Meanwhile, I'm going through my photos from the trip Patrick and I took to Disney World in January. The goal for that trip was PACK LIGHT. We shared one suitcase, one laptop case, and one camera (my point and shoot -- more on that later).
And I've discovered something interesting: nearly all of the uncorrected photos have no real blacks. Observe:
Namely, the left side of the histogram; I've had to drag the black level over 5% or so on nearly all of the photos (it actually makes a huge difference in the overall appearance of the photo).
Now, what I think -- correct me if I'm wrong, someone -- this means is that the camera tends to overexpose, as I don't generally have the same drop-off on the white side of the histogram.
I have no idea if that's common with this camera or not -- it got decent reviews when I bought it, though the SD 900 had been released at that point. In point of fact, the SD 900 was not much more expensive, but the 800 had a nice selling feature for me -- a slightly wider-angle lens.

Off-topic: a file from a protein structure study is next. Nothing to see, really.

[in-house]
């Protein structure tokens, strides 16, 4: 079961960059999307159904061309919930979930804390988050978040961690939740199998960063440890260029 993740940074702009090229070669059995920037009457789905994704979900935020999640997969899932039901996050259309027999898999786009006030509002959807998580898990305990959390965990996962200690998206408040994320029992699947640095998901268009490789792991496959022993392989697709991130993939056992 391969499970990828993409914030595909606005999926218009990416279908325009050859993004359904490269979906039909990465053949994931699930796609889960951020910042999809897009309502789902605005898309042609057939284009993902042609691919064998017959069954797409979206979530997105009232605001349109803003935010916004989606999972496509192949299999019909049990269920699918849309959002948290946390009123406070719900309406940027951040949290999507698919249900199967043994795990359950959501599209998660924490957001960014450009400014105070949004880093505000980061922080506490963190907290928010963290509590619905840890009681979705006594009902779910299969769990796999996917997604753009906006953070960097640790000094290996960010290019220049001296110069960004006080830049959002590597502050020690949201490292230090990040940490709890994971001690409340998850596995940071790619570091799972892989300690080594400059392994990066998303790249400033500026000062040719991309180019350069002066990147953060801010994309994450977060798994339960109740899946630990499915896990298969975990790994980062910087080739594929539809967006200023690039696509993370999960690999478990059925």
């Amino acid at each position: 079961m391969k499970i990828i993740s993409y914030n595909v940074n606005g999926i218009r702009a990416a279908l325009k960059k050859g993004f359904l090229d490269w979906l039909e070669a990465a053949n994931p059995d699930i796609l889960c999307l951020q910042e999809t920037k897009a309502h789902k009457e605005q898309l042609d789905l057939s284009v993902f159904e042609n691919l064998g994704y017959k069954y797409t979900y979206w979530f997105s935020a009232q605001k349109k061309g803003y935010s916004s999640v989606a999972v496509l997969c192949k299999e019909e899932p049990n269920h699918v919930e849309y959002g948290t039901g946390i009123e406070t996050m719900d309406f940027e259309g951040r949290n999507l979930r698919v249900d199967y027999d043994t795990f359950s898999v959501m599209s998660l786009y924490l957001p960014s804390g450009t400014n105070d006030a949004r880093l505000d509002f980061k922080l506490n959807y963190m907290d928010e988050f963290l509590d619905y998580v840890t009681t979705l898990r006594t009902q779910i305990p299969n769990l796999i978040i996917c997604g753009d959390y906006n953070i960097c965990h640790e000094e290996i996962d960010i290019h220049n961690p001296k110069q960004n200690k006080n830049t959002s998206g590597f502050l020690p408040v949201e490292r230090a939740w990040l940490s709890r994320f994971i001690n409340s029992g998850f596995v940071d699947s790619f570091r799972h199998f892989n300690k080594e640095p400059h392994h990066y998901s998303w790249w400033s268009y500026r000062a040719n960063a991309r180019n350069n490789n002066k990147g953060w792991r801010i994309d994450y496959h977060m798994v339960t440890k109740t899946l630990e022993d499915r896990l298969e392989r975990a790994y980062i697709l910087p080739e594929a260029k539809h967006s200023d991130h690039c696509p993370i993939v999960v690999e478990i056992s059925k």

Real wide-angle lenses for SLRs cost a bundle. My dad had some, but of course not for Canon digital SLRs (digital photography was in its infancy in early 2000), so even if I could find an adapter, they wouldn't manually focus -- and with my eyesight, manual focus is difficult.
(Not impossible, mind you, but difficult.)
Anyhow, real wide-angle lenses cost an arm and a leg, but the point and shoot covered a bit more of the spectrum than either the kit lens that came with my Rebel (18 - 55 mm, I think) and, of course, the zoom lens (60ish - 200ish, I think). So I figured that if I was ever in a "oh, I just need a bit more screen real estate" pinch, the P&S would help.
Anyway, I really don't want to have to manually correct every single image that comes out of the camera -- right now, I'm just correcting potential 4 and 5 star images. But I'm wondering if there isn't an exposure compensation trick I can figure out with the point and shoot.
(All of which is moot if I'm interpreting the histogram wrong, but it was a fun thought experiment.)